[1, 2, 3].bind { |x| x + 1 }
=> [2, 3, 4]

This works thanks to the specifics of our implementation, and we all know not to depend on knowledge of an implementation rather than interface when we rely on a library method, right? In fact, in this case it’d be an even bigger mistake, because the implementation is flawed. It works for Arrays of numbers, strings, your own classes, etc… but it doesn’t work for Arrays of Arrays.

[[1], [2], [3]].bind { |x| [x + [4]] }
=> [1, 4, 2, 4, 3, 4]

The monadic law has been broken: #bind has given us an Array of Integers, instead of an Array of Arrays of Integers. We can tweak our implementation to fix this, but in doing so we’d break (and have to fix) any uses of #bind that ignore the law and treat it like #map:

refine Array do
  def bind(&block)
    map(&block).reduce(:+)
  end
end

[[1], [2], [3]].bind { |x| [x + [4]] }
=> [[1, 4], [2, 4], [3, 4]] # Good!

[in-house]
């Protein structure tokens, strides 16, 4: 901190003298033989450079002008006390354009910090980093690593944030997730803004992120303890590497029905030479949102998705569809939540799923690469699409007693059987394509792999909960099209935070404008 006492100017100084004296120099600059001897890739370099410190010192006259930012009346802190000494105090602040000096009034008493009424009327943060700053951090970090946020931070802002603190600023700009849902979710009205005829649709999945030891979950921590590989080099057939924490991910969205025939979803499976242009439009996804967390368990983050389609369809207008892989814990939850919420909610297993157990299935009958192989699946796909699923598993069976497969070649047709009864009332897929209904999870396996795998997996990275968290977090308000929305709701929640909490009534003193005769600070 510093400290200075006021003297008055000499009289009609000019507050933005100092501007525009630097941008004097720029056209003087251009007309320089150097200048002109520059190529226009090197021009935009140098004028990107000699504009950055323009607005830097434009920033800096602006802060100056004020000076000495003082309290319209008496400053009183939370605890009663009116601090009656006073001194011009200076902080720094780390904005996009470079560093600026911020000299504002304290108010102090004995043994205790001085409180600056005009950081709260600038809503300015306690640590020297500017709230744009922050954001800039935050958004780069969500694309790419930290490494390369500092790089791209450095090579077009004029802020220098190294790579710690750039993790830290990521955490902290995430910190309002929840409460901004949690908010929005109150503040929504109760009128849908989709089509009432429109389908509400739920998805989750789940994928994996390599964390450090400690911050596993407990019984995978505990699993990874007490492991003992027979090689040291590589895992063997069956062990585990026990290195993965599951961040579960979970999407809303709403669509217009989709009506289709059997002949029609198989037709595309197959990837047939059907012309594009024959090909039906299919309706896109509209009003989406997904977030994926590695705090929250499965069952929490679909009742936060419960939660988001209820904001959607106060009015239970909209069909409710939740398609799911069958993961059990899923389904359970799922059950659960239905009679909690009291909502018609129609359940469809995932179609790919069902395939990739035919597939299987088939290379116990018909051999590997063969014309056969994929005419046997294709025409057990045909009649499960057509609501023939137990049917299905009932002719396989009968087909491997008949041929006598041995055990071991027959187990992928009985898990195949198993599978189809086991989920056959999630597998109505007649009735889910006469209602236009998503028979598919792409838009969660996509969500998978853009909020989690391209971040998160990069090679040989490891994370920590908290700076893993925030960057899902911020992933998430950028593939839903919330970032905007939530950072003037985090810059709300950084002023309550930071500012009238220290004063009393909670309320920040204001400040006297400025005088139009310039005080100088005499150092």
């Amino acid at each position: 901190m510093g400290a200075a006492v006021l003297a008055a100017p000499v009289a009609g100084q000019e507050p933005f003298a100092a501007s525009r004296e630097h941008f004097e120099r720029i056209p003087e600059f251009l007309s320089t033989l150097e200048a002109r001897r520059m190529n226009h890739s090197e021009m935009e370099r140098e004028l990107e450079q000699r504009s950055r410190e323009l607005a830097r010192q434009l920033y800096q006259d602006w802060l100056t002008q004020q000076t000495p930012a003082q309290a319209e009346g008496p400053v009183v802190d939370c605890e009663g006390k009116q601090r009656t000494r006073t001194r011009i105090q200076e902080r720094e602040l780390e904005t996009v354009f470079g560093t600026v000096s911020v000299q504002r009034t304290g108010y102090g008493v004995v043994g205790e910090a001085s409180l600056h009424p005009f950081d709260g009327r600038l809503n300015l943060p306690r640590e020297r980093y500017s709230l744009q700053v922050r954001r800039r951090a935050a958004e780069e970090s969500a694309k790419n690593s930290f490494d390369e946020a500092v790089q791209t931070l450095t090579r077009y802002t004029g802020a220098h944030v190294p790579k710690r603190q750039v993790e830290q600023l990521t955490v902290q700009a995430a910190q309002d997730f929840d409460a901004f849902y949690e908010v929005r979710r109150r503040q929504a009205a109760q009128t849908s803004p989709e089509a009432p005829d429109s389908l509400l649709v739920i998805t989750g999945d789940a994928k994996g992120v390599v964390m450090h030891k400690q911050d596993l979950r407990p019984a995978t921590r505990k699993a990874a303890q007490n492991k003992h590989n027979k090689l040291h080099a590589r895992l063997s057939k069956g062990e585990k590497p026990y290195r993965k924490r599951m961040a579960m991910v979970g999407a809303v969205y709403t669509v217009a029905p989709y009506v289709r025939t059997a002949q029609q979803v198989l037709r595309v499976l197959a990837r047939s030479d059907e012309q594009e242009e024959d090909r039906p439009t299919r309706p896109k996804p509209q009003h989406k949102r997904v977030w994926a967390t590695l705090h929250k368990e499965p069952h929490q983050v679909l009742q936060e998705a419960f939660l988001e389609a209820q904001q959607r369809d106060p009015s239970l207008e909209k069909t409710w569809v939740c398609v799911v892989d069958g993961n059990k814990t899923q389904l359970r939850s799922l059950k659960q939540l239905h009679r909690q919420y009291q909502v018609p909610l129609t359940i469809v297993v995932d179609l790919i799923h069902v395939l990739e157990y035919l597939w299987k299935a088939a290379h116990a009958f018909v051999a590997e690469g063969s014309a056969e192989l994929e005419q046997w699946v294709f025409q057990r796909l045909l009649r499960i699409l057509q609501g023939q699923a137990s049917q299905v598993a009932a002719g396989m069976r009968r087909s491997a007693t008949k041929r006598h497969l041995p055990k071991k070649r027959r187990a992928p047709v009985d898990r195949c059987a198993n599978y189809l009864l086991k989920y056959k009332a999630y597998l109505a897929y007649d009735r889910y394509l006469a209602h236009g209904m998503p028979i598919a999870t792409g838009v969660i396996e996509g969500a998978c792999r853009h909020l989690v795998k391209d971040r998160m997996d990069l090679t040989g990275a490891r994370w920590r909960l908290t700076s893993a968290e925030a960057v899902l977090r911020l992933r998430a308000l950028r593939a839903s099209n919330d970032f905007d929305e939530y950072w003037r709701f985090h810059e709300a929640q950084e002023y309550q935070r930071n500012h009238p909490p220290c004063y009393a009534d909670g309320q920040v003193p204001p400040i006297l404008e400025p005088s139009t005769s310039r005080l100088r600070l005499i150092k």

[1, 2, 3].bind { |x| x + 1 }
=> 9 # Bad!

[1, 2, 3].bind { |x| [x + 1] }
=> [2, 3, 4] # Good!

So that leaves us with an Array monad, which is of limited usefulness without the other List goodness in Haskell. A far more universally useful monad is Maybe (or Optional for Swift devs).

Call me (maybe)

Maybe represents the possibility of there being a value, or there not being a value, without using nil. This means we can call methods on the result of an operation without worrying about which situation we’re dealing with. If we actually do have a value, calling #bind (or other related methods) operates on the value. If we don’t have a value, #bind short-circuits and simply returns the empty Maybe. It’s basically rails’s #try on steroids.

b = foo(5) #<None>
b.map { |x| x * 2 }
=> #<None>

c = foo(2) #<Some @value=2>
c.map { |x| x * 2 }
=> #<Some @value=4>

Maybe and Optional are the names of types for this monad in Haskell and Swift, respectively, but that doesn’t mean there has to be a corresponding class in Ruby. Haskell and Swift’s implementation uses algebraic data types, which are great, but they’re not objects and Ruby doesn’t have anything similar. So when we talk about Maybe in Ruby, we’re not actually talking about anything called Maybe in our code, but the coupling of two types that we can implement: Some and None. In a sense that’s all Maybe/Optional are, as well: a combination (called a tagged union) of two other types.